Davidski notes in a recent post at his Eurogenes blog that two Bell Beaker individuals from the same grave, who are probably third degree relatives, have genomes that are at the opposite extremes of available Bell Beaker samples in their affinities. One has strong Corded Ware civilization affinities, while the other has strong Southern Bell Beaker affinities.
This suggests that in the era in which the Bell Beaker culture flourished in Western Europe that at least two distinct peoples with significant steppe ancestry, one of which may have been derived from the Corded Ware affiliated Single Grave Culture, and the other of which was more distinctively Bell Beaker, were in the process of assimilating into each other, even at the granular level of extended family groups. The migration routes and sources of the latter group aren't clear, although it seems to start in the European steppe somewhere and it seems to end up in the general vicinity of Southwest or central Western Europe, probably with some admixture with local populations including those with Western Hunter-Gather ancestry, en route or upon arrival.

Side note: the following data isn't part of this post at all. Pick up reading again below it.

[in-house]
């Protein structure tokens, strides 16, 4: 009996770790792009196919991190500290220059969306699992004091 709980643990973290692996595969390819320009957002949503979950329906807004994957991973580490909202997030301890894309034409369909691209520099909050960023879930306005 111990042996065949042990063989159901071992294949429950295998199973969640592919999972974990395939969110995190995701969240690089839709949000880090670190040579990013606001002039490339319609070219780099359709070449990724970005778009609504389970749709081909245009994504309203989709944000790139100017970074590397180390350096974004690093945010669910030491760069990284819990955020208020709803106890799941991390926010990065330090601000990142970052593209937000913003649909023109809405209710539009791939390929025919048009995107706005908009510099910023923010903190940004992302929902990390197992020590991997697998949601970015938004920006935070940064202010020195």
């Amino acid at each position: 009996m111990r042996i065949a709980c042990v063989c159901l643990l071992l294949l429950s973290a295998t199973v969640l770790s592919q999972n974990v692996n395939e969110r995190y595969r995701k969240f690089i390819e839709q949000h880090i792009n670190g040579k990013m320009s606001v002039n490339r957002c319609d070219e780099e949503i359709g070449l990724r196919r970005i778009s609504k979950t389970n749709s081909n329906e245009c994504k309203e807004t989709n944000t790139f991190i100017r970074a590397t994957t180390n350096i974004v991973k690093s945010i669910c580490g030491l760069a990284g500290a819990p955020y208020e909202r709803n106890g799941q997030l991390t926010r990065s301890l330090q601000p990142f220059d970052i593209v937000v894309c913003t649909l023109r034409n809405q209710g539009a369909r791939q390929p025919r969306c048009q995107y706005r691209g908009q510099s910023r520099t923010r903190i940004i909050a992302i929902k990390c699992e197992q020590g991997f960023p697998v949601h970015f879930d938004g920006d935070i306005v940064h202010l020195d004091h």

Moreover, his observation, with which I tend to agree, is that this melting pot phenomena appears to have been going on over a large geographic area extending pretty much over the entire geographic range of the Bell Beaker culture simultaneously.
Since the end result of this process was something very close to the modern Western European gene pool that exists today, this process of Bell Beaker ethnogenesis is noteworthy.